Lenovo's convertible ThinkPad X1 Yoga is back for a second generation, bringing a redesigned keyboard, a new selection of ports, and a bunch of updated hardware inside. Think of this laptop as the convertible version of the formidable ThinkPad X1 Carbon, but with a couple of extra steps in a direction away from what we imagine as a classic ThinkPad.
Are those steps a bad thing? Will die-hard ThinkPad fans feel stiffed? Let's take a close look at whether or not the ThinkPad X1 Yoga is worth your time and money.
About this review
Lenovo loaned Windows Central a review unit of the second-generation, 14-inch ThinkPad Yoga X1. This specific configuration has an Intel Core i5-7200U processor, 8GB of DDR3 RAM, and a 256GB solid-state drive (SSD), and costs about $1,680.
Lenovo ThinkPad X1 Yoga hardware and specifications
The X1 Yoga doesn't have a ton of low-end configuration options available, making the starting price quite high. Here's what's on offer.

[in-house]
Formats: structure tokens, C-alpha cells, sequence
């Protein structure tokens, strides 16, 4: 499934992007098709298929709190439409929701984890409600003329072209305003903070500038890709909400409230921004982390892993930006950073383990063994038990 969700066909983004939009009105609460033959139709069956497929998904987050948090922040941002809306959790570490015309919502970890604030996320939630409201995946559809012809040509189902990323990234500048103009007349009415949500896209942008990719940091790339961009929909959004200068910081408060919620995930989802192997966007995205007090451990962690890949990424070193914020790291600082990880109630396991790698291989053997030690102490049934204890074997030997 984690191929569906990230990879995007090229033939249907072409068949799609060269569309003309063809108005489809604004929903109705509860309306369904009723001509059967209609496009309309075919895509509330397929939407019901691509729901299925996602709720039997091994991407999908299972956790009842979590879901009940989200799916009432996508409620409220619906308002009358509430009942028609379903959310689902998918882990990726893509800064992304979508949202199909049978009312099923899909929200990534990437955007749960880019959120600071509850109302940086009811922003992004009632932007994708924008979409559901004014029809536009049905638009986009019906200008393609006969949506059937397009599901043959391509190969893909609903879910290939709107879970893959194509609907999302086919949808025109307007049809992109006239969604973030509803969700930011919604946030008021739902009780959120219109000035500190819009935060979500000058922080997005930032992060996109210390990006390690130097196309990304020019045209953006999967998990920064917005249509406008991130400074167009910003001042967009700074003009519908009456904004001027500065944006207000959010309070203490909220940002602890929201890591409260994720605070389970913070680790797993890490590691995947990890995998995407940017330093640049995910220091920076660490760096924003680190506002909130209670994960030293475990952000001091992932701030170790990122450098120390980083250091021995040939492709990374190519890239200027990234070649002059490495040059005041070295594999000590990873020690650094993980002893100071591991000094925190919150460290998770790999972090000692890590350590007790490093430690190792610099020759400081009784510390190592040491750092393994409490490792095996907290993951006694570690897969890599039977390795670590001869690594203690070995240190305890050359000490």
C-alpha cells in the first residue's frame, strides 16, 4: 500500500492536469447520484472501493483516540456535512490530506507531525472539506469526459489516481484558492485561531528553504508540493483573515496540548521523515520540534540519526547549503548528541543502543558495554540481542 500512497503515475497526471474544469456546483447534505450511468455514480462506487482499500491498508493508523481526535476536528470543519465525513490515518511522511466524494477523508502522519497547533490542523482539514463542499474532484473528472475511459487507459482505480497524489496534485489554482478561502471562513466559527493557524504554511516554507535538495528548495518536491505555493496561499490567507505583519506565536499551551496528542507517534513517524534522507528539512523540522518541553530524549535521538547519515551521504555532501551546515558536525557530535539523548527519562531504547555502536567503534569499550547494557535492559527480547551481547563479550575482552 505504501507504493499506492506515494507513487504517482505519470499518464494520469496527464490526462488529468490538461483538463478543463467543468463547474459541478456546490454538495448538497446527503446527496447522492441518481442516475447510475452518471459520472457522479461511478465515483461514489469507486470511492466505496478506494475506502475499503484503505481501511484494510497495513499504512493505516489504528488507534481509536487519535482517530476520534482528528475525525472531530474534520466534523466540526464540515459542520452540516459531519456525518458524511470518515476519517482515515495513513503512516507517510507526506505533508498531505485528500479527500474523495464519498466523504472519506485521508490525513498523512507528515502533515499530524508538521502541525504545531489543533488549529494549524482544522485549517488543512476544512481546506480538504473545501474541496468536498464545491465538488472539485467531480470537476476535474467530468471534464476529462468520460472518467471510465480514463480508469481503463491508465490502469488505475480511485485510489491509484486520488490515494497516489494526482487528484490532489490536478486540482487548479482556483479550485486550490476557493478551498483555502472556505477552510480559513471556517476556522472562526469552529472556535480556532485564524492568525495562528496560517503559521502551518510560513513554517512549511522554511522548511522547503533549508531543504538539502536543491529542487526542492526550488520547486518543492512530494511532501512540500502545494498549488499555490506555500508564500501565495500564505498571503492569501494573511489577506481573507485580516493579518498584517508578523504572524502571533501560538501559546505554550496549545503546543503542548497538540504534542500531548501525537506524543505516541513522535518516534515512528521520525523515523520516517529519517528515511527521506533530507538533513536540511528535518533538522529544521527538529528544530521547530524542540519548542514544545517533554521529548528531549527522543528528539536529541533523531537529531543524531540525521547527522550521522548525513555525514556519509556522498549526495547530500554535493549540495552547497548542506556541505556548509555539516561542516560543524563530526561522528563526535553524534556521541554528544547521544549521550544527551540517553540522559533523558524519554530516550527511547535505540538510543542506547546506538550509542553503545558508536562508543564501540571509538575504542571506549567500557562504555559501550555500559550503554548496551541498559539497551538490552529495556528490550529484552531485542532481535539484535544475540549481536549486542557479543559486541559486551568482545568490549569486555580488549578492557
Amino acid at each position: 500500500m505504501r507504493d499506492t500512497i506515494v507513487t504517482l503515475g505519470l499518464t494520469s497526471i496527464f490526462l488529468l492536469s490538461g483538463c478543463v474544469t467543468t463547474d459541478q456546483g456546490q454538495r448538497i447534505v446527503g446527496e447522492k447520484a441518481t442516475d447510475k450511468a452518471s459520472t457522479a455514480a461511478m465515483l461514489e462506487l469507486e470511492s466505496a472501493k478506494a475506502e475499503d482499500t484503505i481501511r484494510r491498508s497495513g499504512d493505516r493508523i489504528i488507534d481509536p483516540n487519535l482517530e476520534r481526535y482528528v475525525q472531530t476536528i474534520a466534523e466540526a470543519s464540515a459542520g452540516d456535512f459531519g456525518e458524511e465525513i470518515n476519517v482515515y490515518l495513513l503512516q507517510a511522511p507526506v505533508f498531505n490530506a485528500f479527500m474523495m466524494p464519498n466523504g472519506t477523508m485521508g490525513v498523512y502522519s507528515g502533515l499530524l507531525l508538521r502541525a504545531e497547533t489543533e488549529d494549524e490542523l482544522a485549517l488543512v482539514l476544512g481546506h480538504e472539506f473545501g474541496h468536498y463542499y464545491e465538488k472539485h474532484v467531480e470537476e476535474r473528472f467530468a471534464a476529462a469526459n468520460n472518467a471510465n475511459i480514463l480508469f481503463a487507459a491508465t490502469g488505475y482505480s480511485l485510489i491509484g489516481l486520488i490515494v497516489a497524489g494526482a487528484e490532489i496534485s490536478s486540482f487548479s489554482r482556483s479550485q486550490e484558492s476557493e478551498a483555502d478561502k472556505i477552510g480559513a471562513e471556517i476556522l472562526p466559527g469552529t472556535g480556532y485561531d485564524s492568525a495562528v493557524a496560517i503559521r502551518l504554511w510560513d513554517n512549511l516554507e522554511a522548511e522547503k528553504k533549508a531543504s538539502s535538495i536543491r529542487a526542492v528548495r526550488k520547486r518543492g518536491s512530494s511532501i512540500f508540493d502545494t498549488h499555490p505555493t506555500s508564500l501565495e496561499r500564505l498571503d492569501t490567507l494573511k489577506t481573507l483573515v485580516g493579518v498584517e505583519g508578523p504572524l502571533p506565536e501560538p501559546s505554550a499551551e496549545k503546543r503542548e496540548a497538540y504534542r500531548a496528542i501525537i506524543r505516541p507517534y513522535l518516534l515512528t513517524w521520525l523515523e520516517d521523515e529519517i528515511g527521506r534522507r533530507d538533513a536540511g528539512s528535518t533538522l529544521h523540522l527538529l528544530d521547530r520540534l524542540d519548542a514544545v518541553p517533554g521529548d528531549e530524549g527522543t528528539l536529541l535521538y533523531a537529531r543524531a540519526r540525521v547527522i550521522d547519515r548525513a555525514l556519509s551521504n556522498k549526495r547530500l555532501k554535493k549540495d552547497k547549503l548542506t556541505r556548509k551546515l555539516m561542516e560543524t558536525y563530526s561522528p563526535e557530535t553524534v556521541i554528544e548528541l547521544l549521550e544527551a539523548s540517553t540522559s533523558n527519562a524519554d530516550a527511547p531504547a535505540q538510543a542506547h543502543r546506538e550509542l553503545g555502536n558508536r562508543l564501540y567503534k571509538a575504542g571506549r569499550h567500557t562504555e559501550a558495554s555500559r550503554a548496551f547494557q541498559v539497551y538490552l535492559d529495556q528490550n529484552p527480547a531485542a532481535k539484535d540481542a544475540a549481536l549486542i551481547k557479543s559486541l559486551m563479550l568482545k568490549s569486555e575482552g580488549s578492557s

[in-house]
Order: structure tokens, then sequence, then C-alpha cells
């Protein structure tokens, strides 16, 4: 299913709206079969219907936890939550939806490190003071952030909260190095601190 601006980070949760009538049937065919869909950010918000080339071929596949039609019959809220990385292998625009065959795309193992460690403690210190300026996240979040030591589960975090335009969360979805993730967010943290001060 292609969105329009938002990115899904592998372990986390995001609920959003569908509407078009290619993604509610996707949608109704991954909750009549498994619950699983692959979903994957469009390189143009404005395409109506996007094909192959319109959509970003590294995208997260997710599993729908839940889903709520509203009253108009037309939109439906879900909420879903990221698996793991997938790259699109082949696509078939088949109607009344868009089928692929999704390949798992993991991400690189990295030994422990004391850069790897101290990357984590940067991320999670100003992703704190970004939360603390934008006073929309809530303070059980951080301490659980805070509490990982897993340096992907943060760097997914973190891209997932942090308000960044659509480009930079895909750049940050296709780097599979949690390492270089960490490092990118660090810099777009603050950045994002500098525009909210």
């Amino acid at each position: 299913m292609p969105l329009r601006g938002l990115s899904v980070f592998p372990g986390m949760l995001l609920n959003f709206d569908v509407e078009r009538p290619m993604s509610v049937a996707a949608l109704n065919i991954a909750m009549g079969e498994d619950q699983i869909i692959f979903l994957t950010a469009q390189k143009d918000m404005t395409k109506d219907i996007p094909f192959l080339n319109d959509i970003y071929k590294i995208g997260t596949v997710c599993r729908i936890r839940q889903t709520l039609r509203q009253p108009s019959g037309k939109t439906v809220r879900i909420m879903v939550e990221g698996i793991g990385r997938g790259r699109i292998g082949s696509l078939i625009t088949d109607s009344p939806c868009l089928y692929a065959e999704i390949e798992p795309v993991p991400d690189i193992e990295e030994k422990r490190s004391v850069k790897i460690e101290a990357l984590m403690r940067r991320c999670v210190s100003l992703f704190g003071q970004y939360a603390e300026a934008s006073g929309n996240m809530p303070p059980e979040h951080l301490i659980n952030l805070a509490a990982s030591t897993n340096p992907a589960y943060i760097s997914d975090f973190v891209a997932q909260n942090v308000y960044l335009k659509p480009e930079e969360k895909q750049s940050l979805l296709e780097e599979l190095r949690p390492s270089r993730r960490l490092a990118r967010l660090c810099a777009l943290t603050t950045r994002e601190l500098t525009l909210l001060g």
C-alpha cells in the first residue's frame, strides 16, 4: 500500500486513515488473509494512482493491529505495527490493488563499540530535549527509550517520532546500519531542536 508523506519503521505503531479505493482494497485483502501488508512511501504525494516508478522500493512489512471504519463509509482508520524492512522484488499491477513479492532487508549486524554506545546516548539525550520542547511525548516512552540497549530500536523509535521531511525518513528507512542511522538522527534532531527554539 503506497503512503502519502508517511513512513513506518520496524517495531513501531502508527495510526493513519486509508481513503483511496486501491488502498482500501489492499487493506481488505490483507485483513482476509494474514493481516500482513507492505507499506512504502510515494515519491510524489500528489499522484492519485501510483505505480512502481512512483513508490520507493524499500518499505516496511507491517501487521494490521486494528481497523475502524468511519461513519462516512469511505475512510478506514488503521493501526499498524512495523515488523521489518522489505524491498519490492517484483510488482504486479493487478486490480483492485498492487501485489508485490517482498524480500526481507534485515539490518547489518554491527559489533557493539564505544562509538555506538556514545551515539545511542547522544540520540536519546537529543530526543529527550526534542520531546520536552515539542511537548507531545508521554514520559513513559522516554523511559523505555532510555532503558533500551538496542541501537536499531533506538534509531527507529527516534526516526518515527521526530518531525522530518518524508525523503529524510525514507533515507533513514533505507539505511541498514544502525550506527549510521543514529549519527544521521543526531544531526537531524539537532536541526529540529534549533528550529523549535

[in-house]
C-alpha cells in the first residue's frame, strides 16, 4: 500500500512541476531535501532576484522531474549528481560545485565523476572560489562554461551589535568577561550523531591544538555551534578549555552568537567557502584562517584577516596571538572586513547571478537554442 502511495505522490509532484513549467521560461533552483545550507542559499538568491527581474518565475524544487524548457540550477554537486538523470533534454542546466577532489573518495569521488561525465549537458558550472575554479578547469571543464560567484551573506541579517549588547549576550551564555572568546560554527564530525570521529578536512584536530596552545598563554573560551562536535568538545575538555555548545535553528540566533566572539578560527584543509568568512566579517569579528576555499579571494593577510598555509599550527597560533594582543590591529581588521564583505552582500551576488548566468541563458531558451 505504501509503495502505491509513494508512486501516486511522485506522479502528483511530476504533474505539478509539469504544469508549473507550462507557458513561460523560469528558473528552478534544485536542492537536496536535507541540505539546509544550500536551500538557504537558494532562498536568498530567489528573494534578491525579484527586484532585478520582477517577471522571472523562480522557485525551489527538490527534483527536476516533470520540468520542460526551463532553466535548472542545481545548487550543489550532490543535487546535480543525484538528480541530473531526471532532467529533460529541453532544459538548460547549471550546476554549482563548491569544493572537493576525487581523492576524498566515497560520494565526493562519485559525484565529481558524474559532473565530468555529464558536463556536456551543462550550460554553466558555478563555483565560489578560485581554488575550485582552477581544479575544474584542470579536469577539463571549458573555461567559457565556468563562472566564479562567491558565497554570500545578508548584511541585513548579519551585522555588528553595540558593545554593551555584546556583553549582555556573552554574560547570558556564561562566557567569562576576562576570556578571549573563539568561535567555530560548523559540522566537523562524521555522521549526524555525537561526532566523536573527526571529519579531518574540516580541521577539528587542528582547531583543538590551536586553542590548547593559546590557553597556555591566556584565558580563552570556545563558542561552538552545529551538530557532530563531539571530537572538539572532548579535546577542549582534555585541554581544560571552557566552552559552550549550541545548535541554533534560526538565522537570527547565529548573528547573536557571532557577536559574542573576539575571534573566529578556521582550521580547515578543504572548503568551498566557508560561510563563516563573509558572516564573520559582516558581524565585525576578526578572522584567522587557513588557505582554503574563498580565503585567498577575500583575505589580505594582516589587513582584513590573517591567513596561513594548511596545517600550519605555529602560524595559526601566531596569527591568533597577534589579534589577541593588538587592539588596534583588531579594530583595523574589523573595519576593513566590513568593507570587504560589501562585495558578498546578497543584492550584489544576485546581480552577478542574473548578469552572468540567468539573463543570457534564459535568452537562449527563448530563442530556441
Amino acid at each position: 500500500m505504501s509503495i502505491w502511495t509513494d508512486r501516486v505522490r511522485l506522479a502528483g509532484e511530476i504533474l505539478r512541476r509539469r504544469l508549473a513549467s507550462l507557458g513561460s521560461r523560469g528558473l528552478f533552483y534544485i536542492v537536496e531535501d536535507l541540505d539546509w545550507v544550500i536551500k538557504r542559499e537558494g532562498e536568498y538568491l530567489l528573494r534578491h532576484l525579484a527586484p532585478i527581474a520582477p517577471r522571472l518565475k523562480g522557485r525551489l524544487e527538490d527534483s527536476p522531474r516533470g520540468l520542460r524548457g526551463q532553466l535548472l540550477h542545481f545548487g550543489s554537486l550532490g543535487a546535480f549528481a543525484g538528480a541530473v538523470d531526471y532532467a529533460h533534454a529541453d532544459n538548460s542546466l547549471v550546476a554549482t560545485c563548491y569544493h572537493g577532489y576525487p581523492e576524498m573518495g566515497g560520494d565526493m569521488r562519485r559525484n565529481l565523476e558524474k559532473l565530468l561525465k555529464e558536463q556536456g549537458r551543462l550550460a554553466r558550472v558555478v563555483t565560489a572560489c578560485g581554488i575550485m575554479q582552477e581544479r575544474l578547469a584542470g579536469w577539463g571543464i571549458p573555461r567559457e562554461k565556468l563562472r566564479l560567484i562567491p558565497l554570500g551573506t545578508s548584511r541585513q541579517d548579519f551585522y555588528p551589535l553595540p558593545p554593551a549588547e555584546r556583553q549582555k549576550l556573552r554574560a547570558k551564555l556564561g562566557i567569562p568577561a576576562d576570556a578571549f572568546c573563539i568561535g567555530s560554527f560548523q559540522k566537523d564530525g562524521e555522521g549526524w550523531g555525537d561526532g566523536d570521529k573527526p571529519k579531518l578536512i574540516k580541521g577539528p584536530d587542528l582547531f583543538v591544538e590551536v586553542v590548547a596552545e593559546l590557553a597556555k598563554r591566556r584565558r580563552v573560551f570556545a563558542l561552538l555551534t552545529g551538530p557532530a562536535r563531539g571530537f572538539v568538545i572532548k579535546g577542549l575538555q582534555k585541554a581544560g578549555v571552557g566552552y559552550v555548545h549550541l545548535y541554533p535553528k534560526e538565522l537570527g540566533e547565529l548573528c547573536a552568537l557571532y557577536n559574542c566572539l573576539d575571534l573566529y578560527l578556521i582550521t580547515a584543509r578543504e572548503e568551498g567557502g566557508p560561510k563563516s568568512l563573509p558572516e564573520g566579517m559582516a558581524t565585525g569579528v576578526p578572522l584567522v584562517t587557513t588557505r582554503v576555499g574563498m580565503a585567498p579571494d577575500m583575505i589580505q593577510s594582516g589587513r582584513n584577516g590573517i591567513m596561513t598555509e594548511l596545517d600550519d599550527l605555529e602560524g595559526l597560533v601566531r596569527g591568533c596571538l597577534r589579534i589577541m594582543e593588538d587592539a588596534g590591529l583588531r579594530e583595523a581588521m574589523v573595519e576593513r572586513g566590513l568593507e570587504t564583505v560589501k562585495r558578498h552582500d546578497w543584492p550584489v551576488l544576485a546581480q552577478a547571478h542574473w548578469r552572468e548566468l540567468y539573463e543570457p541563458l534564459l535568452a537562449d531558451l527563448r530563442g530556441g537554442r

Intel Core i5-7200U (up to 3.1GHz)
Intel Core i5-7300U vPro (up to 3.5GHz)
Intel Core i7-7500U (up to 3.5GHz)
Intel Core i7-7600U vPro (up to 3.90GHz)
|Storage||256GB/512GB/1TB PCIe-NVMe SSD|
|Display||14-inch FHD (1920 x 1080) IPS, touch, glossy
14-inch WQHD (2560 x 1440) IPS, touch, glossy
14-inch WQHD (2560 x 1440) OLED, touch, glossy
|Graphics||Intel HD Graphics 620|
|Ports||Two USB-C Thunderbolt 3
Two USB-A 3.0
microSD card reader
|Speakers||Dual 2W speakers|
|Wireless||Intel Dual Band Wireless-AC 8265
802.11ac (2 x 2)
|WWAN||Qualcomm Snapdragon X7 LTE-A (optional)|
|Pen||ThinkPad Pro Pen|
Discrete TPM 2.0
|Weight||2.99lbs (1.36kg) OLED
3.15lbs (1.43kg) IPS
|Dimensions||13.11 inches x 9.02 inches x 0.69 inches
333 mm x 229 mm x 17.4 mm
|OS||Windows 10 Home
Windows 10 Pro
|Price||Starting at $1,680|
ThinkPad meets flexibility
Lenovo ThinkPad X1 Yoga design